One afternoon in early March, there was a nature show on television about Saguaro National Park in Tucson, Arizona.  I sat on the couch next to Bill and mentioned that I had never seen  saguaro cacti before.  In truth, I’ve only been to Arizona once before when I was a child.  I was in the region of the Four Corners and the Grand Canyon.  Maybe I saw a saguaro, but certainly not stands of them growing in great abundance.  I think before that show had ended, I had located and reserved an AirBnB just on the outskirts of Tucson.  Within  a couple months our flights were secured.

I corresponded several times with our hosts, and then life got crazy busy.  After the incredible Ireland trip with the kids, work kicked into overdrive and planning for Tucson was left somewhere on a back burner.  As our departure drew nearer I felt like I had one thing (and perhaps only one thing) figured out with some certainty.  We would be staying at Raven Ridge Ranch.  I had read the reviews and looked at the pictures and was absolutely sure this was the best place for us.  The day before we left I had three “must do” things on my list for our 5 days in and around Tucson:  Saguaro National Parks, Sabino Canyon, and a “Classic car, blues and barbeque” event that I thought Bill would enjoy.  There are some other things I hoped we might do, but mostly this trip would very loosely planned.  

We arrived in Tucson mid-afternoon on February 12, 2020 and within a half-hour of securing our rental car and provisions, turned down the gravel road to Raven Ridge Ranch.  Two coyotes casually crossed the road in front of us as we slowed down to take it all in.  Cal was ready to greet us as we pulled into the drive.  I embarrassed myself by assuming he was a “hugger”.  (Thankfully, I think he was.).   After we were introduced to his lovely wife, Celine, he showed us around the place and even took each of us on a little environs tour on his quad-runner.  

Raven Ridge Ranch is an AirBnB located about 18 miles from the Tucson airport on a ridge that slopes down to the Pantano wash.  Our suite was ridiculously inexpensive and came with two bedrooms (one that doubled as the main living area), dining area with a microwave, hotpot, and stocked refrigerator.  There were a dozen eggs, yogurt, Starbucks coffee, half and half, cheese, fruit, and chocolate all left for us to enjoy.  On the table was a bowl of citrus and there were crackers in the cupboard.  The bathroom was equipped with a giant tub, shower and semi-private toilet.  Every little detail was done with southwestern flair.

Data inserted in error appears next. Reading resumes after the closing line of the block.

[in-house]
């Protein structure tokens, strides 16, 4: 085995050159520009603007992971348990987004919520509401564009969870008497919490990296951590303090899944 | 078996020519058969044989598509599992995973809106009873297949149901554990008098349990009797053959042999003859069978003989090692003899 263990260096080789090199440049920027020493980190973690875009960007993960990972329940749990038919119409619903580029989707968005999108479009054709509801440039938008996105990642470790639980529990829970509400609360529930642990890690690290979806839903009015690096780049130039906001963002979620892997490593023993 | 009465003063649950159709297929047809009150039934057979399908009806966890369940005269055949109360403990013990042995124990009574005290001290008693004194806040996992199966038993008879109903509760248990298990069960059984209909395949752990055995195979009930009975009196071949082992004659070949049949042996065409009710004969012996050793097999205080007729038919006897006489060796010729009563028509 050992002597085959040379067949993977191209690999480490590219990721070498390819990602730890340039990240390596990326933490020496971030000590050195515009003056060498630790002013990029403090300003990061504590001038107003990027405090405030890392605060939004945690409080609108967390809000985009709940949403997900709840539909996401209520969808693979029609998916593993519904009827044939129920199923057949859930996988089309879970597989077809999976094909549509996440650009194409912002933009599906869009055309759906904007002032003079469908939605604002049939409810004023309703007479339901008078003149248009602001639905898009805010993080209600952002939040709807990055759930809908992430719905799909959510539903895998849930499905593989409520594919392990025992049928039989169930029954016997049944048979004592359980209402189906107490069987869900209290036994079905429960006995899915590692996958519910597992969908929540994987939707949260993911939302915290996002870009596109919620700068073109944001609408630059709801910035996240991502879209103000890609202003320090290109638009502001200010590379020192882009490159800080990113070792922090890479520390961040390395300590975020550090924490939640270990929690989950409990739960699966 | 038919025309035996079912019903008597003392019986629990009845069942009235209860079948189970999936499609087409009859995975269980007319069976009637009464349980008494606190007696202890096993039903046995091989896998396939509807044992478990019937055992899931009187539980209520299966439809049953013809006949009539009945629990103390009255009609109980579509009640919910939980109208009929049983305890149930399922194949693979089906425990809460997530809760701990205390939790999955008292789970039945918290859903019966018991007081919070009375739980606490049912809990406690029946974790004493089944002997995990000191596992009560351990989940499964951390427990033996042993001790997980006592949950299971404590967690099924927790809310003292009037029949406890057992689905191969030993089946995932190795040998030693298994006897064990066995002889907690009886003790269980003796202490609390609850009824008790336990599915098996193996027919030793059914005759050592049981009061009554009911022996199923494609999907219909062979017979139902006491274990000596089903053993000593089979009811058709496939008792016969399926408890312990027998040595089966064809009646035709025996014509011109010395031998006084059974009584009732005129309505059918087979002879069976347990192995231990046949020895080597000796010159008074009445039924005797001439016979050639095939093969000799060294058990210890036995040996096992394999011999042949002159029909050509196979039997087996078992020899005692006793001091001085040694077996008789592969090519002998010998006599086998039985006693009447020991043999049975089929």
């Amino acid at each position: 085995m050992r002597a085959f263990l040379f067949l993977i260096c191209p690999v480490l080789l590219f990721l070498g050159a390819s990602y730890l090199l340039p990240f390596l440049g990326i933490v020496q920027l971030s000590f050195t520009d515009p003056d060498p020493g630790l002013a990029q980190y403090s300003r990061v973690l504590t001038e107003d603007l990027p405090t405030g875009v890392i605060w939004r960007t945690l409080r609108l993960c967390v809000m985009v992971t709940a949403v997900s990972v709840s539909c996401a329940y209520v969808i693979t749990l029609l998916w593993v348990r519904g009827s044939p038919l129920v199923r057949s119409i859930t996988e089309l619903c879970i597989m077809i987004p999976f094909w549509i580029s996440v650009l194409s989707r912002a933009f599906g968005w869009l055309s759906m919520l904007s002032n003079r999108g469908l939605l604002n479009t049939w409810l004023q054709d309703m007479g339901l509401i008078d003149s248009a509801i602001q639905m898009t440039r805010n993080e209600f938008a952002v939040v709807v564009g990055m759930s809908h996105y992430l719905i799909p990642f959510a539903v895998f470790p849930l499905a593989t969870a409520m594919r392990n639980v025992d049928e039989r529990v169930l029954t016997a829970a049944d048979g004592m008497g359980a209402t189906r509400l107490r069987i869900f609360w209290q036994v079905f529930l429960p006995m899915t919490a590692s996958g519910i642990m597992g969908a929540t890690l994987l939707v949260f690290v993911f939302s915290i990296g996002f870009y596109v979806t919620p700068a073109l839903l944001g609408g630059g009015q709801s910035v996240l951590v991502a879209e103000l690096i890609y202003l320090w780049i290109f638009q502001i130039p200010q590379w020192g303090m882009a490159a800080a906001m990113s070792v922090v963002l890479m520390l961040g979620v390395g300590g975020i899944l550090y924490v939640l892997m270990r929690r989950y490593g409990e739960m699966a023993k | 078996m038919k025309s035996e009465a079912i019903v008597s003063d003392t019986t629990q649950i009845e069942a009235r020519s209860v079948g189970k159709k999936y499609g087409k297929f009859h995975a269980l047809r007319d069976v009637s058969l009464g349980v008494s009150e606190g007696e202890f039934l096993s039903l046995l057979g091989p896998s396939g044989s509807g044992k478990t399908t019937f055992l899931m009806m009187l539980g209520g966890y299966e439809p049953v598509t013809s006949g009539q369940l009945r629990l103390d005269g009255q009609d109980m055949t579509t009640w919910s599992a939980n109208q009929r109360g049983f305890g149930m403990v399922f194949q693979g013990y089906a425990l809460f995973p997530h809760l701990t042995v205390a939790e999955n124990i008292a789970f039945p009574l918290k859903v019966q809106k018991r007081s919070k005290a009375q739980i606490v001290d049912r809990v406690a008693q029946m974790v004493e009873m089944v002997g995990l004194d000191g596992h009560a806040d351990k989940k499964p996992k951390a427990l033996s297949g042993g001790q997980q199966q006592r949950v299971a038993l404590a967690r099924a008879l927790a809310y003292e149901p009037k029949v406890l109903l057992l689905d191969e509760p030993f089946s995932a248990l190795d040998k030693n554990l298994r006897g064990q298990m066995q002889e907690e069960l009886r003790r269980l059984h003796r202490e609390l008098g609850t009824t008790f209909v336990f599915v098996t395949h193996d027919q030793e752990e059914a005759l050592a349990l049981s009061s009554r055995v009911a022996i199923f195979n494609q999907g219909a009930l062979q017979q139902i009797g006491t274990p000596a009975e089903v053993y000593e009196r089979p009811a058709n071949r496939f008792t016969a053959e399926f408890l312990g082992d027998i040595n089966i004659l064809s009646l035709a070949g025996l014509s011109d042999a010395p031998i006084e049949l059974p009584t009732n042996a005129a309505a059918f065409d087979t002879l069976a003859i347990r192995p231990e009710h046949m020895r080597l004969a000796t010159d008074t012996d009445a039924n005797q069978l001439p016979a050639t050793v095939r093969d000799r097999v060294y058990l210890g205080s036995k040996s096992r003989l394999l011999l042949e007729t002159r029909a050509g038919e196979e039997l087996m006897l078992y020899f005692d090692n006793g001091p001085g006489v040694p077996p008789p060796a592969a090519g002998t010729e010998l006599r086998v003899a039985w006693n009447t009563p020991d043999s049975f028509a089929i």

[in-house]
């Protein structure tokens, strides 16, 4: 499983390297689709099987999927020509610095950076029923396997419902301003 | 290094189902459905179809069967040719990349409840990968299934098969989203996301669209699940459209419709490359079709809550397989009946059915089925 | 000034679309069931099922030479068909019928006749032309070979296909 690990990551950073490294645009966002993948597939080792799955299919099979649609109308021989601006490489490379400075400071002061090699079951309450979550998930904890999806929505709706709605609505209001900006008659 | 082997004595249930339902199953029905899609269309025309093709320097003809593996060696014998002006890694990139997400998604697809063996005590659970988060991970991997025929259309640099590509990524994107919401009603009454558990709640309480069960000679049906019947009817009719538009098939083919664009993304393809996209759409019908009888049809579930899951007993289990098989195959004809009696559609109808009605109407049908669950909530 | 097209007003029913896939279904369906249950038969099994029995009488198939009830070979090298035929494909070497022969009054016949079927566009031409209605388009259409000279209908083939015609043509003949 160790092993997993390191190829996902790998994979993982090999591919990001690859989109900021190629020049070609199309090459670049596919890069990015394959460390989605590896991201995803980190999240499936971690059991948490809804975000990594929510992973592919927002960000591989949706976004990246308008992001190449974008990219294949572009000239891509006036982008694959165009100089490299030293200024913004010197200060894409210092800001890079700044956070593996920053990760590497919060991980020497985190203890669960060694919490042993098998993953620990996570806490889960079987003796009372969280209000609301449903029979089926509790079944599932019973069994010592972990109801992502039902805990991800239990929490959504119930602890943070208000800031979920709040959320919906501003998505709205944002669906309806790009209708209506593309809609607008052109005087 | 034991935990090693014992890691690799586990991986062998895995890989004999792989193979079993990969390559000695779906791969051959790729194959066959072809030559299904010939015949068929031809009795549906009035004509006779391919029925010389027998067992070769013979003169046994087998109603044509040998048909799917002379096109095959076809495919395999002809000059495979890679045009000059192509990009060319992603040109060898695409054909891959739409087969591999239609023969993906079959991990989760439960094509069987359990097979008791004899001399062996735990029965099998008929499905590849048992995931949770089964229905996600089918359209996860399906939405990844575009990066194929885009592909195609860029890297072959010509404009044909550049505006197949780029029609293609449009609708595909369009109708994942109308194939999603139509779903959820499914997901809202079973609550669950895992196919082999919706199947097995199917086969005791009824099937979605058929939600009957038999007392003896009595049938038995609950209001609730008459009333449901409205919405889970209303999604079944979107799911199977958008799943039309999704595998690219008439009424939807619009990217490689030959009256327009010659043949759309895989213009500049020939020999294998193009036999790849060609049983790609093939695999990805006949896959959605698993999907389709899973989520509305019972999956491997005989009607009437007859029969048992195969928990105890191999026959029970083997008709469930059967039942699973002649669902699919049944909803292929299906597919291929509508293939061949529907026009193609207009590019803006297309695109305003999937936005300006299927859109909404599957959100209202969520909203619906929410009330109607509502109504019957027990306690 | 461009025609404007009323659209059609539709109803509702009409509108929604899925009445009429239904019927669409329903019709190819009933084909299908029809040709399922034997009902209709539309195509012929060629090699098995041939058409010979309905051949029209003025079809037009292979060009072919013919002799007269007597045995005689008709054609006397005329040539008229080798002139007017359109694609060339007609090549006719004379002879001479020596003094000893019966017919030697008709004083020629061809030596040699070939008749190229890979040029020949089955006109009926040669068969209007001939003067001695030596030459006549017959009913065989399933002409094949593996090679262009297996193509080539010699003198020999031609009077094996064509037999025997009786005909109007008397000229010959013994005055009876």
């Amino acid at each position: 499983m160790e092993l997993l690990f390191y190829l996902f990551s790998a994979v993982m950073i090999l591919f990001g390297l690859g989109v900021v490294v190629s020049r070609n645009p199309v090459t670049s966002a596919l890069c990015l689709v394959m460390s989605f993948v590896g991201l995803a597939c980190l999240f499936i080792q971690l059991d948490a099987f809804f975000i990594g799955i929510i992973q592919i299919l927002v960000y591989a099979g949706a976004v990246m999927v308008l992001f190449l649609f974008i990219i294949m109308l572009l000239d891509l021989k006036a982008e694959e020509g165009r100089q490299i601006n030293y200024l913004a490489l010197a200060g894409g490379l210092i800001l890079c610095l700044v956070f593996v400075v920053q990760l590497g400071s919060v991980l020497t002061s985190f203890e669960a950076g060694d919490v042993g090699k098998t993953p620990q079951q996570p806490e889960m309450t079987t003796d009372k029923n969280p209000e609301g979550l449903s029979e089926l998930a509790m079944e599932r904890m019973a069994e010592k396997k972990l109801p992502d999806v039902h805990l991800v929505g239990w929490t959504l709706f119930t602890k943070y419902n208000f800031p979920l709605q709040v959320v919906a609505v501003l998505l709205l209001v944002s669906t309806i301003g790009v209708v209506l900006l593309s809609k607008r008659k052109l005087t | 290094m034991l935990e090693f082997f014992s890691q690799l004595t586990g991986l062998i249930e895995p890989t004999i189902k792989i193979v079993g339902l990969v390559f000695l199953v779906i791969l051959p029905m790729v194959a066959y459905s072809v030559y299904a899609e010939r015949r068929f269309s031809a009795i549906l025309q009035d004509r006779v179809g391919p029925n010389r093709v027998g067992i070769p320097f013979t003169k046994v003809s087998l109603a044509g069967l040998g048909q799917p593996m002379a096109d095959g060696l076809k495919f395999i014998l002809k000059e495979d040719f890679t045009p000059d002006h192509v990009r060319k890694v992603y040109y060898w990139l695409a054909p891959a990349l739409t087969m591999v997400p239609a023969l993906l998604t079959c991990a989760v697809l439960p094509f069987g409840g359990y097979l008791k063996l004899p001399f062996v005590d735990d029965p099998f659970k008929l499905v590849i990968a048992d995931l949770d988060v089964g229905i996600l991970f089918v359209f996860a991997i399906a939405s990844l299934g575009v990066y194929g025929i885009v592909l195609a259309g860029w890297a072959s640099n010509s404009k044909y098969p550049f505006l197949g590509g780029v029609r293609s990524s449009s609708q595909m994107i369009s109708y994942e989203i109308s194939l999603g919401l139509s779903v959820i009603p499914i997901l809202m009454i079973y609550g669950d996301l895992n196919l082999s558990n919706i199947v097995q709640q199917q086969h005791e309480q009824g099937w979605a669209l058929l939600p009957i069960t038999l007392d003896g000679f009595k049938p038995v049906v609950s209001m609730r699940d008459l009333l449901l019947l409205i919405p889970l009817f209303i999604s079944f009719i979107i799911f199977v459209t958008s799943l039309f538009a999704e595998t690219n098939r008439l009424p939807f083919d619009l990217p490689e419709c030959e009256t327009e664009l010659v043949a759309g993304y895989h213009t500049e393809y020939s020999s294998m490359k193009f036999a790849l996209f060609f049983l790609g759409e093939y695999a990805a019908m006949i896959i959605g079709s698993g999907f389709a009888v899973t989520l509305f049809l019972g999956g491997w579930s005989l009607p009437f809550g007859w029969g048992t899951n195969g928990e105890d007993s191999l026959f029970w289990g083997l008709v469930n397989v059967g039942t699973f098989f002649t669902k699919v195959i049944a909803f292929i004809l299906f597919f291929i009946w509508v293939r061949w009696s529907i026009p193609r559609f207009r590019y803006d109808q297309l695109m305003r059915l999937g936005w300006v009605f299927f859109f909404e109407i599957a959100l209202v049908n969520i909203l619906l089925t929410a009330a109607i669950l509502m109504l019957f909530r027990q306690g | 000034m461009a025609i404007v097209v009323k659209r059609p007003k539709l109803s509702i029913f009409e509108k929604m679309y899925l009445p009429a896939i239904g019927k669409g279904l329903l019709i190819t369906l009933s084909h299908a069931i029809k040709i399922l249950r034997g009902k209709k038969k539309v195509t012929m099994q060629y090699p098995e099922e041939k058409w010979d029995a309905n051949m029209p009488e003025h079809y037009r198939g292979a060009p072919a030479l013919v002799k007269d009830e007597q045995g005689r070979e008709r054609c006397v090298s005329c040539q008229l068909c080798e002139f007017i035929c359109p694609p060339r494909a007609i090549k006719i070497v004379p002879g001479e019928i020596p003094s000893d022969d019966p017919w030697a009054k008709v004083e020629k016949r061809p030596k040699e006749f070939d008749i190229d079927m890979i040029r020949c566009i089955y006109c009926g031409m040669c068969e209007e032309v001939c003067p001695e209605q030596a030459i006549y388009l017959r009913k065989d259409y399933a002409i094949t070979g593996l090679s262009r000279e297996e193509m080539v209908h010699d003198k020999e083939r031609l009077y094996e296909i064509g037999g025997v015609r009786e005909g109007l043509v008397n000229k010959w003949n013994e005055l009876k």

Our back patio was accessed through either bedroom.  There was an umbrellaed table with chairs as well as two lounge chairs from which we could lay back and star-gaze.  Plentiful bird-feeders allowed for a cacophony of bird songs and visits at different times of the day.  We were even stared down by the resident Cooper’s hawk our first afternoon.  Cal also pointed out a covey of Gambel partridge that visit the ridge.  They are the ones with the little flag on their foreheads.  

There is a pergola on the ridge of the property from which we watched the sun set over Tucson one night in the company of Cal and Celine.  A small fire was burning in the built in fire place to take off the chill of a February night.  Our hosts were both lovely and personable.  We knew we were guests but that feeling of “connection” was easily made.  We would come back to Raven Ridge in a heartbeat if ever we were to visit Tucson again and would highly recommend it to our friends.

After settling in, we thought we might have time for a quick visit to Saguaro National Park East before sunset.  The national park is actually separated by the city of Tucson into east and west parks.  Our lodging was only 2 miles from Saguaro east.  Even before we left the gravel road I was directing Bill to stop so that I could take a picture of the saguaro across the street from Raven Ridge.  I was infatuated.  When we arrived at the park the ranger assured us that we had time to take the 8-mile loop road.

Bill has become very patient and adept at quick stops over the years.  This evening was no different.  Some of our favorite pictures from the loop follow.

5 thoughts on “Tucson

  1. Looks like fun! I drove through part of Arizona this summer but it was mostly barren looking desert from the freeway until I got to Flagstaff. Sedona and the Grand Canyon were beautiful. I may have to try Tucson after looking at this!


    1. Thanks Kay! I’ll be posting more (of course). We packed a lot into a short time.


  2. I really enjoyed reading the blog and traveling with you, as I did with Ireland. Thank you!


    1. Thanks Jon! I am so excited for your upcoming trip. I do hope it is even more than you are imagining.


  3. Thanks for taking me back to my 2nd home for awhile. I miss it, especially this time of year, but there are more family and friends here in MI!


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